When Hegde dialled Nijalingappa, the response from the other side was “this number doesn’t exist”.
After making several attempts, Hegde directed his personal secretary Ramappa to find out what was wrong with his guru’s landline number. Ramappa contacted Shankar Bidari, then superintendent of police, Chitradurga. Interestingly, Shankar Bidari served in the Department of Telecommunication before joining the Indian Police Service.
Bidari sensed that the telephone connection of the former chief minister was disconnected for non-payment. The pending bill was a meagre ₹40 at that time. He got the phone reconnected by paying ₹65 (including the reconnection fee of ₹25).
When his phone started ringing, Nijalingappa was surprised, as he knew that his phone had been disconnected for non-payment. When he enquired, he learned that it was the SP of Chitradurga who paid the bill and got the phone reconnected. He called Bidari to his house and served him his favourite filter coffee and requested him to come again in the first week of next month without fail.
This is because the two-time CM of Karnataka had no money to pay the telephone bill and had to wait for his monthly pension to return the money to Bidari. When Bidari visited Nijalingappa’s house for the second time, the former CM handed over ₹65 and thanked him profusely.
Declined free government accommodation
Politicians of the present generation refuse to vacate their official residence even after the expiry of their term in office and continue to enjoy all official benefits even after demitting it.
But SN — a Gandhian, freedom fighter, first chief minister of a united Mysore State, and president of Indian National Congress at the time of its epochal split in 1969 and besides that a statesman with a difference — declined the offer of free government accommodation in Bengaluru after his wife passed away in 1989 and moved to his own house in Chitradurga, which he had built in 1932 with his earnings as a practising advocate.
Former Karnataka chief minister Ramakrishna Hegde once described Nijalingappa as a leader of an era when politics was imbued with the ideal and passion of the freedom struggle and a galaxy of visionaries shaped the destiny of India. SN’s life also spanned the last quarter of the twentieth century when in striking contrast, self-centeredness took the political centre stage.
Story of a dozen cups and a saucer
During a conversation with this writer in the late 90s, Nijalingappa narrated an incident that explains his humble way of living in Chitradurga in the evening of his life.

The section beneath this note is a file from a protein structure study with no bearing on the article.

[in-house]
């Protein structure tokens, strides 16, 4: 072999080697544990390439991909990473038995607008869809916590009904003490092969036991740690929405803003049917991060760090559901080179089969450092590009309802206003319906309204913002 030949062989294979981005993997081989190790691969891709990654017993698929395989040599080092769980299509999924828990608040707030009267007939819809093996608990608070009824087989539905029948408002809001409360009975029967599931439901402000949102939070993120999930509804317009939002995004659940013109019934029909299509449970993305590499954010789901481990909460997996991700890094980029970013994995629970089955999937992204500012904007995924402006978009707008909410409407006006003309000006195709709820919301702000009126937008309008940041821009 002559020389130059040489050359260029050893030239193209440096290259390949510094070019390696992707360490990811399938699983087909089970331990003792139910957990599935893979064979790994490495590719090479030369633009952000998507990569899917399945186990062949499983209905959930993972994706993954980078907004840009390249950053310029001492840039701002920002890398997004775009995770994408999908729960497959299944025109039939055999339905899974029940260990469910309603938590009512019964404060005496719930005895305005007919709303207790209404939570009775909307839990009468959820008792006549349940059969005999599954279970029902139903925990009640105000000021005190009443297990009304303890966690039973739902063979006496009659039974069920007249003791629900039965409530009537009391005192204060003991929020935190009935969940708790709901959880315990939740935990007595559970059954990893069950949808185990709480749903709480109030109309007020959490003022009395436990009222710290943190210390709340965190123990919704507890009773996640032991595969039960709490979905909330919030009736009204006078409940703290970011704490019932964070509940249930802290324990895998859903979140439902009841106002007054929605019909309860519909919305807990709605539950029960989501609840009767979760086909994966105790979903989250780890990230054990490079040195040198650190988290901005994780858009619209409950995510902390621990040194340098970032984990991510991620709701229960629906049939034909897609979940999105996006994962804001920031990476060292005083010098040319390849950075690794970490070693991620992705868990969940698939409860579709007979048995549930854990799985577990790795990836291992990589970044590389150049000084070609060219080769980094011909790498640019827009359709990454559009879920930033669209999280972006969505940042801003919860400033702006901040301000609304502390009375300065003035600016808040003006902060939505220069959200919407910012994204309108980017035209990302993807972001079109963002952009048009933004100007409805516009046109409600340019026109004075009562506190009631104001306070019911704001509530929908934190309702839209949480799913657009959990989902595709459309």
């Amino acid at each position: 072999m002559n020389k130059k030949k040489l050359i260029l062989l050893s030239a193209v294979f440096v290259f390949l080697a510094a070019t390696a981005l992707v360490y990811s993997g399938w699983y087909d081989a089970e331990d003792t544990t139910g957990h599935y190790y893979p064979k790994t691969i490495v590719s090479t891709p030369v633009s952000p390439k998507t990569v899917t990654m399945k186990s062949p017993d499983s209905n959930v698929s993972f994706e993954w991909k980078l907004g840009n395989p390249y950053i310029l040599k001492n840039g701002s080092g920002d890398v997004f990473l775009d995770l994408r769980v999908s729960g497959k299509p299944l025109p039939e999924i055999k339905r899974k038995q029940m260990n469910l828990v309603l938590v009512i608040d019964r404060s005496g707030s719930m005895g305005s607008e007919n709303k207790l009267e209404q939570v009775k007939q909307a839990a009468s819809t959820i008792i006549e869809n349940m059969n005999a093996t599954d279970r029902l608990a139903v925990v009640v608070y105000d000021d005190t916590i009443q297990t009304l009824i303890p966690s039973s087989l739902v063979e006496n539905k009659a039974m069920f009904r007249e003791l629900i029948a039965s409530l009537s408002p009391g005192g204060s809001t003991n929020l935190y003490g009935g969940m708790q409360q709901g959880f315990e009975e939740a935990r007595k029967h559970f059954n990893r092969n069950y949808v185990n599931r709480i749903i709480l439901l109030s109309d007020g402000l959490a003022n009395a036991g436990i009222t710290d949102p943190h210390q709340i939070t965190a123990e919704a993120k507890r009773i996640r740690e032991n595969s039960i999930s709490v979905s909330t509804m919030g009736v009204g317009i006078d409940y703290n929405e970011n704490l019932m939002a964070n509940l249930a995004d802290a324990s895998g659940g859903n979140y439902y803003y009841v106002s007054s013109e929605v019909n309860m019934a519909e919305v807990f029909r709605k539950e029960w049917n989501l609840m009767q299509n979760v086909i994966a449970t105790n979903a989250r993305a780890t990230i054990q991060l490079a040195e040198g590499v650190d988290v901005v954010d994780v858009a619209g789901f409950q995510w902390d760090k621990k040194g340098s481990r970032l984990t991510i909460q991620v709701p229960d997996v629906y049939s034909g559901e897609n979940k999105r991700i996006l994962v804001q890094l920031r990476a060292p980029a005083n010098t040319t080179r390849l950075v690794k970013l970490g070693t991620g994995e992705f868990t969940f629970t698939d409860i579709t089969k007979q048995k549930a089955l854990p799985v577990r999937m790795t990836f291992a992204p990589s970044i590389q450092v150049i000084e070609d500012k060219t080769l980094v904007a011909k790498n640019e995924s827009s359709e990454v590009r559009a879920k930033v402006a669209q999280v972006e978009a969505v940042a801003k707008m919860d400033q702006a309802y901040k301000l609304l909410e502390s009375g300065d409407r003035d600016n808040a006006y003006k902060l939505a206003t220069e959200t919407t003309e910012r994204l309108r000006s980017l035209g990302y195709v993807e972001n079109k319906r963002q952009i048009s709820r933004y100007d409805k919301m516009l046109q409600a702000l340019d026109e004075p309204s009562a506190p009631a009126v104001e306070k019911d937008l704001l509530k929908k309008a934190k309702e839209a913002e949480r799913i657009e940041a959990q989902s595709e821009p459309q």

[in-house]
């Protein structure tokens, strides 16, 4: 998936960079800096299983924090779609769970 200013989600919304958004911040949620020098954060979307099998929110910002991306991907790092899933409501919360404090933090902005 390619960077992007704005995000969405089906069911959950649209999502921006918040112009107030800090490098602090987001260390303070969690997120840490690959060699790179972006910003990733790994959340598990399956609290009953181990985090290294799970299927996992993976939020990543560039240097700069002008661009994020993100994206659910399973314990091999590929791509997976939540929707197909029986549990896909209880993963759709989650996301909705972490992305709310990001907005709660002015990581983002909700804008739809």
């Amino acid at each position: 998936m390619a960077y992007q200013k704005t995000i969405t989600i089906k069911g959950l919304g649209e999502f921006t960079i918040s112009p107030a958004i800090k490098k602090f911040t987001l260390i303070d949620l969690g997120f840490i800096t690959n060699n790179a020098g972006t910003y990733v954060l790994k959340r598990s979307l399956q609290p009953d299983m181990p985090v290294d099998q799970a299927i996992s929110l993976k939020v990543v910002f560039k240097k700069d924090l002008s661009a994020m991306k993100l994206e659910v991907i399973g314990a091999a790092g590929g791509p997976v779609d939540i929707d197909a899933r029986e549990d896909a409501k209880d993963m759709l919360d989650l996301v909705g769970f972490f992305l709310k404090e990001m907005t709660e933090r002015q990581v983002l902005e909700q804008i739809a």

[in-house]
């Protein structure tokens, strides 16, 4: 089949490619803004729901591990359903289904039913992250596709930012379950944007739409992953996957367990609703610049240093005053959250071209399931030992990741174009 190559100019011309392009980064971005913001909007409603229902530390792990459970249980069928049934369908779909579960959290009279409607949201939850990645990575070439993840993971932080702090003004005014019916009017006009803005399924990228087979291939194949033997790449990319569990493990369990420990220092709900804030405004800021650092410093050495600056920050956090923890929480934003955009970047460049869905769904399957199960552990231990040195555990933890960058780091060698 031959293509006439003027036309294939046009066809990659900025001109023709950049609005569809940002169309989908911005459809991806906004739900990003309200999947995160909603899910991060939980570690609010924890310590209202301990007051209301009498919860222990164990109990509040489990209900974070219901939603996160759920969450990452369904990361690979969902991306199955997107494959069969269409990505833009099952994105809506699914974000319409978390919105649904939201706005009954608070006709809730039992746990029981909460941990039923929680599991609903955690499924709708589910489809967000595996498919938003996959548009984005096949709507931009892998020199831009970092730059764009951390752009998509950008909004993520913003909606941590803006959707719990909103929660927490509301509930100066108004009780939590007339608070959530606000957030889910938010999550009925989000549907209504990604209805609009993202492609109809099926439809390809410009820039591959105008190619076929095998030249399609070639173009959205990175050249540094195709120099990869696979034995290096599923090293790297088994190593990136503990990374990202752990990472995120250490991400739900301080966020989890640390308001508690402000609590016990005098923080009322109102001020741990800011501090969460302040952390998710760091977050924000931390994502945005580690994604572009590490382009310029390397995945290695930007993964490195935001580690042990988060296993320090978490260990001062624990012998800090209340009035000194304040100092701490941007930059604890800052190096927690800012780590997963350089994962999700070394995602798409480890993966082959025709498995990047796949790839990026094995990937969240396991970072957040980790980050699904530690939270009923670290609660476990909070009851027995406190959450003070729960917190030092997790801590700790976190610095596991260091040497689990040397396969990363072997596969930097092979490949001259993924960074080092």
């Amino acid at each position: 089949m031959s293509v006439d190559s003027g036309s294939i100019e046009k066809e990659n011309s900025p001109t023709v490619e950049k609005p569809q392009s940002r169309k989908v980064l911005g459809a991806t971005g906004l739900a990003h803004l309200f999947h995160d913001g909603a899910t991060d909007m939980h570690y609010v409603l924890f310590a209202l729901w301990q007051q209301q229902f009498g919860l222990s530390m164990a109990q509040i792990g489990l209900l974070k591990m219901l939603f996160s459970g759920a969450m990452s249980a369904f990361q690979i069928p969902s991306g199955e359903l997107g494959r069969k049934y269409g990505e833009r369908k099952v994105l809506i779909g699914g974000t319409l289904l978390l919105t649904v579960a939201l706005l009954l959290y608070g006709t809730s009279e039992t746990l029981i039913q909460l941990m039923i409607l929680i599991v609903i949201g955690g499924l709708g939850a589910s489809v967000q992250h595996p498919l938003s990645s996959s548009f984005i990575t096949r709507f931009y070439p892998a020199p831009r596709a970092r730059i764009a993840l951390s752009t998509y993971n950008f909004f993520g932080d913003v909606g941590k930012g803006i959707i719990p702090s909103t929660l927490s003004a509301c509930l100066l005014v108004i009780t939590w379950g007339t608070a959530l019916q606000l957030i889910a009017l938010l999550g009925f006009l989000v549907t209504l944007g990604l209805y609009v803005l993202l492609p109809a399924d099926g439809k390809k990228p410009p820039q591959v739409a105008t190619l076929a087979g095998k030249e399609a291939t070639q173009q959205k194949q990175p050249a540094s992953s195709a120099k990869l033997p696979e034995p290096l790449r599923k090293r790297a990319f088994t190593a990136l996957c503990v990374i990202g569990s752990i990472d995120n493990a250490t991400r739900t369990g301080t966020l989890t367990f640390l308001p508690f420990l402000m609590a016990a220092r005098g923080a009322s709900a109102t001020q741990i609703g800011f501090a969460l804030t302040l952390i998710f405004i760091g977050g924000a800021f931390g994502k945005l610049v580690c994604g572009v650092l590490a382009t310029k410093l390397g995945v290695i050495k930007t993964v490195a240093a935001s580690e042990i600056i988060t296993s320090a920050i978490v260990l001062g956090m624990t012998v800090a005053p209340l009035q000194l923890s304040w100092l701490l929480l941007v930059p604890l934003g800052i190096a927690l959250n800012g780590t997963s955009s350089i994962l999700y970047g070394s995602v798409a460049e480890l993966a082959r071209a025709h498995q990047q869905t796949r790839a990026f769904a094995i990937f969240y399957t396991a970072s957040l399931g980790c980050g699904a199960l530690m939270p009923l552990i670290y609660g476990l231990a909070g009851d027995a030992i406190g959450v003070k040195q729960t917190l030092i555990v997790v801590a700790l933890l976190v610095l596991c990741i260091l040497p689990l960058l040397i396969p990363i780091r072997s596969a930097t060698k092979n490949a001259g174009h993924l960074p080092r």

The then president of the All India Congress Committee (AICC) Sonia Gandhi showed an interest in meeting Nijalingappa. To follow the protocol, security staff visited his house, just for customary clearance.
Nijalingappa told the security staff that “only 11 members can accompany Sonia Gandhi, as I have just a dozen cups and saucers and cannot afford more”. Sonia Gandhi respected and honoured the pre-condition set by him.
SN’s Diary brought out by the S Nijalingappa National Trust on the occasion of the former chief minister’s birth centenary reveals that he refused a salary of ₹10,000 a month in 1959 and allowances as chairman of Indian Oil Corporation. He preferred a token salary of just one rupee.
“He did not own a car and people who knew him would always rush to his help. Whenever I have invited him to a Kannada-related function, he would humbly ask for a taxi service,” recalls Kannada writer and social activist, Ra.Nam. Chandrashekar to South First. Such was the lifestyle of Nijalingappa. In that sense, he was a true socialist.
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‘Don’t consider me for Bharat Ratna’
The general secretary of the Sardar Vallabhbhai Patel Trust, Dr Chopra, wrote to the then President of India KR Narayanan in 1997 requesting him to consider Nijalingappa’s name for the Bharat Ratna — the highest civilian award of the Republic of India.
On learning about it, Nijalingappa penned a detailed letter to President Narayanan, appealing to him not to consider his name for Bharat Ratna.
Surprised by the former chief minister’s humility, KR Narayanan reacted in his letter that the “highest human values are still intact in the country, just because of personalities like Nijalingappa”. These three letters are still available with the Nijalingappa Trust.
S Nijalingappa and Ramakrishna Hegde
In India and especially in Karnataka, caste is the criterion to grow in politics and to become the chief minister.
A Lingayat, Nijalingappa suggested that the CM post go to Ramakrishna Hegde, a Brahmin, as his successor when he was asked to become Congress president.